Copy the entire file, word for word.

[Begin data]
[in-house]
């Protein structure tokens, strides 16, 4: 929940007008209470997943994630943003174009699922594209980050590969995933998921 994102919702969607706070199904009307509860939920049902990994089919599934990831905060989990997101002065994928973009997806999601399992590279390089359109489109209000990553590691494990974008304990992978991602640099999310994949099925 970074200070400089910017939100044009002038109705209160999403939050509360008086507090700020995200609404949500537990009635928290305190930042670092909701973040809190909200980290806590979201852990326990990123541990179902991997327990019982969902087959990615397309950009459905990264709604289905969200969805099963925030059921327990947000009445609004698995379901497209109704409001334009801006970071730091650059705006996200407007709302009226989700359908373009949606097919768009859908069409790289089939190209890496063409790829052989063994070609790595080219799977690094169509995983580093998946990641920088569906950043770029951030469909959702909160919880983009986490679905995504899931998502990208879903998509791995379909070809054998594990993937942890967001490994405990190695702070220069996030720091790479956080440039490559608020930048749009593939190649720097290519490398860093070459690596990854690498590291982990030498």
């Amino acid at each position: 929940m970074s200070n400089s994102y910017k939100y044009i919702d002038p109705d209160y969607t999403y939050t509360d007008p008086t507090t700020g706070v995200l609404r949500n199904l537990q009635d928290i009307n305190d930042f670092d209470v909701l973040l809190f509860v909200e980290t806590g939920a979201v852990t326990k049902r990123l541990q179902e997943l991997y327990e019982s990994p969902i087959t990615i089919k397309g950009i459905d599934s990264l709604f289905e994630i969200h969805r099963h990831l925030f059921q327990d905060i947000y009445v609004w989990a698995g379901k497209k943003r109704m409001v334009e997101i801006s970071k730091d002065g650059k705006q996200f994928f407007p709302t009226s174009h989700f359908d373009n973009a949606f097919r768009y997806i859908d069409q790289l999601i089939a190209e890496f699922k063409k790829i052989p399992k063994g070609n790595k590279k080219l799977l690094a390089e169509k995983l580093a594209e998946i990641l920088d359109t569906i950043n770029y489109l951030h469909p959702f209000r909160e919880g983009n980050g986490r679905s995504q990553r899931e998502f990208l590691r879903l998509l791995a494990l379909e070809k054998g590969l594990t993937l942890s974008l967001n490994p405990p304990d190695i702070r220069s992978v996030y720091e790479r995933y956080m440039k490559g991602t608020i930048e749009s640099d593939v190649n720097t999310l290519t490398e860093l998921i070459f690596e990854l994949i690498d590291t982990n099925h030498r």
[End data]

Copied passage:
[in-house]
């Protein structure tokens, strides 16, 4: 929940007008209470997943994630943003174009699922594209980050590969995933998921 994102919702969607706070199904009307509860939920049902990994089919599934990831905060989990997101002065994928973009997806999601399992590279390089359109489109209000990553590691494990974008304990992978991602640099999310994949099925 970074200070400089910017939100044009002038109705209160999403939050509360008086507090700020995200609404949500537990009635928290305190930042670092909701973040809190909200980290806590979201852990326990990123541990179902991997327990019982969902087959990615397309950009459905990264709604289905969200969805099963925030059921327990947000009445609004698995379901497209109704409001334009801006970071730091650059705006996200407007709302009226989700359908373009949606097919768009859908069409790289089939190209890496063409790829052989063994070609790595080219799977690094169509995983580093998946990641920088569906950043770029951030469909959702909160919880983009986490679905995504899931998502990208879903998509791995379909070809054998594990993937942890967001490994405990190695702070220069996030720091790479956080440039490559608020930048749009593939190649720097290519490398860093070459690596990854690498590291982990030498």
């Amino acid at each position: 929940m970074s200070n400089s994102y910017k939100y044009i919702d002038p109705d209160y969607t999403y939050t509360d007008p008086t507090t700020g706070v995200l609404r949500n199904l537990q009635d928290i009307n305190d930042f670092d209470v909701l973040l809190f509860v909200e980290t806590g939920a979201v852990t326990k049902r990123l541990q179902e997943l991997y327990e019982s990994p969902i087959t990615i089919k397309g950009i459905d599934s990264l709604f289905e994630i969200h969805r099963h990831l925030f059921q327990d905060i947000y009445v609004w989990a698995g379901k497209k943003r109704m409001v334009e997101i801006s970071k730091d002065g650059k705006q996200f994928f407007p709302t009226s174009h989700f359908d373009n973009a949606f097919r768009y997806i859908d069409q790289l999601i089939a190209e890496f699922k063409k790829i052989p399992k063994g070609n790595k590279k080219l799977l690094a390089e169509k995983l580093a594209e998946i990641l920088d359109t569906i950043n770029y489109l951030h469909p959702f209000r909160e919880g983009n980050g986490r679905s995504q990553r899931e998502f990208l590691r879903l998509l791995a494990l379909e070809k054998g590969l594990t993937l942890s974008l967001n490994p405990p304990d190695i702070r220069s992978v996030y720091e790479r995933y956080m440039k490559g991602t608020i930048e749009s640099d593939v190649n720097t999310l290519t490398e860093l998921i070459f690596e990854l994949i690498d590291t982990n099925h030498r």